You know what frustrates me the most about Kodak Black? I can see his talent, I can see his love for music, but for some reason he just can’t stay out of trouble (Sorta reminds me of a young Gucci Mane). Luckily, we are treated to this debut album before he does something stupid again that is going to get him locked up.

So why am I excited for this debut? Not only do I want to hear his unique style of music, but I am also excited to hear why he has such a gutter mentality.




I don’t usually associate swag with Kodak Black, but on this song he shows off some grown man swag!

I love the songs smoked out vibe, as Kodak raps with this pace that he absolutely dictates. He is not really saying anything amazing on the track, but the demeanor he is rapping with will make you think he is.




‘Why They Call Me Kodak’ is the perfect song to include on his debut album, because it gives fans the backstory of his name. While the little Breakfast club snippet sounds all adorable and all, when you finally hear the origin of his name, you will be doing the uncomfortable smile that cops do when they hear the words ‘I’m Filming you.’

I think this song is tough, and has this aggression to it that is unique from the other songs. Line by line you can hear the hunger from Kodak, as he lets the listeners know he isn’t something to mess with (I love that hunger).

Overall, I feel like this track is the ultimate anthem for his career.




Much like ‘Top Off Benz’ with Thugger, Kodak lets Future to take over the tone of the track immediately. Even though you get some heavy harmonizing from Future on this song, it still maintains its gutter sound.

I actually prefer when Kodak shares verses with another rapper, cause too much of him on a song could get a bit overwhelming at times. The back and forth on this song was needed, and also shows they can have good chemistry.




Young Thug and Kodak Black are two of the craziest n—az you would hear on a track, but one clearly outshines the others crazy.

This is the epitome of a Thugger song, and as expected, he is allowed to do whatever he wants on it; with that being said, Thugger sounds like a maniac, following little to no structure on his chorus and verses.

Kodak is more chill than Thugger, as he navigates through his verse with pure confidence. I feel like his style is needed for the track, cause it helps balance out all of Thuggers craziness.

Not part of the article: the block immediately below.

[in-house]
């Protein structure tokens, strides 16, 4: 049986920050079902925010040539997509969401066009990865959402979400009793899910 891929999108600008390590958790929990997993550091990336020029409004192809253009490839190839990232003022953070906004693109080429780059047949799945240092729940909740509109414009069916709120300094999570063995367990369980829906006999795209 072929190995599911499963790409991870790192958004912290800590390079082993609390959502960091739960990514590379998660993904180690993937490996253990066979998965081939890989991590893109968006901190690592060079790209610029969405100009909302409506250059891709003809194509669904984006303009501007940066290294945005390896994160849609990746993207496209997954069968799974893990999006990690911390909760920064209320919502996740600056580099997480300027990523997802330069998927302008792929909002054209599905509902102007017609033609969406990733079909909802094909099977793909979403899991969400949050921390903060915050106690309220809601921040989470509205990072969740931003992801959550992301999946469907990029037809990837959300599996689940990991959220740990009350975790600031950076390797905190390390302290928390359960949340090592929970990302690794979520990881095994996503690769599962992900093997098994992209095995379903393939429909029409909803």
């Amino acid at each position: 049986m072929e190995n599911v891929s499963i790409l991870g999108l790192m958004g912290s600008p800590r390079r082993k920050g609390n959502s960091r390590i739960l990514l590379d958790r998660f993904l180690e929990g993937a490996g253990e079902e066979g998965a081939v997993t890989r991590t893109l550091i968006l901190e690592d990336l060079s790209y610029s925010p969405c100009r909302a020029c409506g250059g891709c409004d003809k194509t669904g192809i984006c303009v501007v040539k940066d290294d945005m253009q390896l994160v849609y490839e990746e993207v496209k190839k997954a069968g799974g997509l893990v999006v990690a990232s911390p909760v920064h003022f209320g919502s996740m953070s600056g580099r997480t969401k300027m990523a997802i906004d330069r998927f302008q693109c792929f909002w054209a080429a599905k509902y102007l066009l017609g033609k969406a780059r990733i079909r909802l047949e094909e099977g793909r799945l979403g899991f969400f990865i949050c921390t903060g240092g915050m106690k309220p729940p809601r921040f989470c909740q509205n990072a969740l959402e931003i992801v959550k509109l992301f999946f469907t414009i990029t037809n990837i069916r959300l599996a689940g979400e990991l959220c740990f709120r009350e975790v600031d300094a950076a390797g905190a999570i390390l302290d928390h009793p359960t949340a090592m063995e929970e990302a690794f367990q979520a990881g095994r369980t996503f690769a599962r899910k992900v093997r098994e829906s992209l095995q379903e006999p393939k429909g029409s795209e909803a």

‘Tunnel Vision’ is Kodak Blacks lead single, and out of all the music you would hear at your favorite clubs, this might be the most bizarre.

Isn’t this a really difficult song to describe? Yea it’s poppin’, but it also sounds a bit cartoonish to me. Kodak talks about a lot of serious issues he’s dealing with, but he’s rapping with this style that shows he doesn’t give a f–k about resolving any of them for the time being.

This song also has that theme song feel to it.


1. DAY BY DAY (4.7/5)

2. COOLIN’ AND BOOTIN’ (4.5/5)

3. CANDY PAINT (3.9/5)

4. UP IN HERE (3.7/5)

5. U AIN’T NEVER (3.9/5)

6. TWENTY 8 (4.4/5)

7. PATTY CAKE (4.5/5)

8. SAVE YOU (4/5)

9. CONSCIENCE (4.6/5)



12. REMINISCING (4.5/5)

13. SIDE N—A (3.2/5)

14. OFF THE LAND (4/5)

15. TOP OFF BENZ (4.7/5)

16. FEELING LIKE (4.3/5)


18. THERE HE GO (4/5)


As gutter as he sounds, I can’t help but notice that Kodak has this charm to his style — Yea He shoots like 100 people on this album, but for some reason he seems like he’s this fun-loving/bad ass kid that we all have inside us.

I’ve always found Kodak to be a little more meaningful than the other up and comers in the game, and that is because often times when he raps you hear this cry for help that is hard to ignore. Many of his subject matters revolve around his way of thinking as he navigates through the streets, and most of the time he’s saying some real s–t. Unfortunately, a good chunk of the time he gets distracted by the glamorous things in life, which I think waters down his lyrics a bit.

Surprisingly, Kodak is very experimental in his beat selection on this album. Many of the songs you get excited for as the beat builds up, because it deviates from what you hear from rappers today. Kodak doesn’t care if it is a jolly beat or a trap beat, he is going to put his stamp on the song regardless; this shows his determination to dominate everything he touches.

Anytime you are a new artist, it is important to impose your will on your first album, and Kodak does that here. Barring any major setbacks (which is a very strong possibility), Kodak could be something special in the game!